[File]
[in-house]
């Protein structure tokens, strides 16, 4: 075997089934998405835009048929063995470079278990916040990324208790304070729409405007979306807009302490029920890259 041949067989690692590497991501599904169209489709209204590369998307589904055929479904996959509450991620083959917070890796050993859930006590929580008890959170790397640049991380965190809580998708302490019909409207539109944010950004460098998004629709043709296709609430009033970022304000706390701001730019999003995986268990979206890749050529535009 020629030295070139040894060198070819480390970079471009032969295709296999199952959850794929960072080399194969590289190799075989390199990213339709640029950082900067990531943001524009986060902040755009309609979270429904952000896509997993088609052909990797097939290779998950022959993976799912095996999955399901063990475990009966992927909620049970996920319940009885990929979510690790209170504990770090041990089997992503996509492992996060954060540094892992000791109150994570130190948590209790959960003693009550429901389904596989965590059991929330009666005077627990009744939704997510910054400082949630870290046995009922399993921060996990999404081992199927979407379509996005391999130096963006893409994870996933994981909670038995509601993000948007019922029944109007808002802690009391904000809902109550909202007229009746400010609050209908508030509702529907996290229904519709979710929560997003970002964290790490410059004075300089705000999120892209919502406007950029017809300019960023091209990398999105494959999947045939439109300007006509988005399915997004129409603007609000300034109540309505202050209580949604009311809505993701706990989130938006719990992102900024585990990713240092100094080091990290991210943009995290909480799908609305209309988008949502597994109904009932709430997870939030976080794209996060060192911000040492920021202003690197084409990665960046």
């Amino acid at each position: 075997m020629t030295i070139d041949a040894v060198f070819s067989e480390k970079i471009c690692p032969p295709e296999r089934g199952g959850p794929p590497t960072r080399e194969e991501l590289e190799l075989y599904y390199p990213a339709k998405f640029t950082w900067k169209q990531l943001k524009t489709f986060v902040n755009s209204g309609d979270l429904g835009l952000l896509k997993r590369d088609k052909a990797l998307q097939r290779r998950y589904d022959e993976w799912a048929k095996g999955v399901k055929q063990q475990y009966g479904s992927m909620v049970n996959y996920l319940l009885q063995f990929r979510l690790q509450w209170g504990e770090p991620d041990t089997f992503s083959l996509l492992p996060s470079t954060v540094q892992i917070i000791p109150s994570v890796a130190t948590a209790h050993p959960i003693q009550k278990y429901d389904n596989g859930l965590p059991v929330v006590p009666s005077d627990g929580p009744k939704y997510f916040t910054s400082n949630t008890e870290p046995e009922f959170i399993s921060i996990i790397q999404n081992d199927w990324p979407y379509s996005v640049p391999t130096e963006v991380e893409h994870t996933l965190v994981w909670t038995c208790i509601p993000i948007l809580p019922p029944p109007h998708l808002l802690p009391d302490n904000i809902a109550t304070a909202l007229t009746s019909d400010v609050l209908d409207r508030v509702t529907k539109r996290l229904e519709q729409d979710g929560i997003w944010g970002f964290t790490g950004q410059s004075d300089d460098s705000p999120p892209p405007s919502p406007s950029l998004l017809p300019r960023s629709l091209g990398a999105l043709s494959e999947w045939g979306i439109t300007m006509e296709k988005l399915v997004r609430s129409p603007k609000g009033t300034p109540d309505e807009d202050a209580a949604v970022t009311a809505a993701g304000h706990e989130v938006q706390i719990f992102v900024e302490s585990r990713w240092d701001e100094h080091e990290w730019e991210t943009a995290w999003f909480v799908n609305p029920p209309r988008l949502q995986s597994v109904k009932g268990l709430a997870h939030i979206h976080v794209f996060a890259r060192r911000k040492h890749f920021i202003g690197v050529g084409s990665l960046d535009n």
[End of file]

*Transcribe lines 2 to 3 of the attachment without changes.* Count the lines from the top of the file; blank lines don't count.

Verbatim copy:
């Protein structure tokens, strides 16, 4: 075997089934998405835009048929063995470079278990916040990324208790304070729409405007979306807009302490029920890259 041949067989690692590497991501599904169209489709209204590369998307589904055929479904996959509450991620083959917070890796050993859930006590929580008890959170790397640049991380965190809580998708302490019909409207539109944010950004460098998004629709043709296709609430009033970022304000706390701001730019999003995986268990979206890749050529535009 020629030295070139040894060198070819480390970079471009032969295709296999199952959850794929960072080399194969590289190799075989390199990213339709640029950082900067990531943001524009986060902040755009309609979270429904952000896509997993088609052909990797097939290779998950022959993976799912095996999955399901063990475990009966992927909620049970996920319940009885990929979510690790209170504990770090041990089997992503996509492992996060954060540094892992000791109150994570130190948590209790959960003693009550429901389904596989965590059991929330009666005077627990009744939704997510910054400082949630870290046995009922399993921060996990999404081992199927979407379509996005391999130096963006893409994870996933994981909670038995509601993000948007019922029944109007808002802690009391904000809902109550909202007229009746400010609050209908508030509702529907996290229904519709979710929560997003970002964290790490410059004075300089705000999120892209919502406007950029017809300019960023091209990398999105494959999947045939439109300007006509988005399915997004129409603007609000300034109540309505202050209580949604009311809505993701706990989130938006719990992102900024585990990713240092100094080091990290991210943009995290909480799908609305209309988008949502597994109904009932709430997870939030976080794209996060060192911000040492920021202003690197084409990665960046």
């Amino acid at each position: 075997m020629t030295i070139d041949a040894v060198f070819s067989e480390k970079i471009c690692p032969p295709e296999r089934g199952g959850p794929p590497t960072r080399e194969e991501l590289e190799l075989y599904y390199p990213a339709k998405f640029t950082w900067k169209q990531l943001k524009t489709f986060v902040n755009s209204g309609d979270l429904g835009l952000l896509k997993r590369d088609k052909a990797l998307q097939r290779r998950y589904d022959e993976w799912a048929k095996g999955v399901k055929q063990q475990y009966g479904s992927m909620v049970n996959y996920l319940l009885q063995f990929r979510l690790q509450w209170g504990e770090p991620d041990t089997f992503s083959l996509l492992p996060s470079t954060v540094q892992i917070i000791p109150s994570v890796a130190t948590a209790h050993p959960i003693q009550k278990y429901d389904n596989g859930l965590p059991v929330v006590p009666s005077d627990g929580p009744k939704y997510f916040t910054s400082n949630t008890e870290p046995e009922f959170i399993s921060i996990i790397q999404n081992d199927w990324p979407y379509s996005v640049p391999t130096e963006v991380e893409h994870t996933l965190v994981w909670t038995c208790i509601p993000i948007l809580p019922p029944p109007h998708l808002l802690p009391d302490n904000i809902a109550t304070a909202l007229t009746s019909d400010v609050l209908d409207r508030v509702t529907k539109r996290l229904e519709q729409d979710g929560i997003w944010g970002f964290t790490g950004q410059s004075d300089d460098s705000p999120p892209p405007s919502p406007s950029l998004l017809p300019r960023s629709l091209g990398a999105l043709s494959e999947w045939g979306i439109t300007m006509e296709k988005l399915v997004r609430s129409p603007k609000g009033t300034p109540d309505e807009d202050a209580a949604v970022t009311a809505a993701g304000h706990e989130v938006q706390i719990f992102v900024e302490s585990r990713w240092d701001e100094h080091e990290w730019e991210t943009a995290w999003f909480v799908n609305p029920p209309r988008l949502q995986s597994v109904k009932g268990l709430a997870h939030i979206h976080v794209f996060a890259r060192r911000k040492h890749f920021i202003g690197v050529g084409s990665l960046d535009n």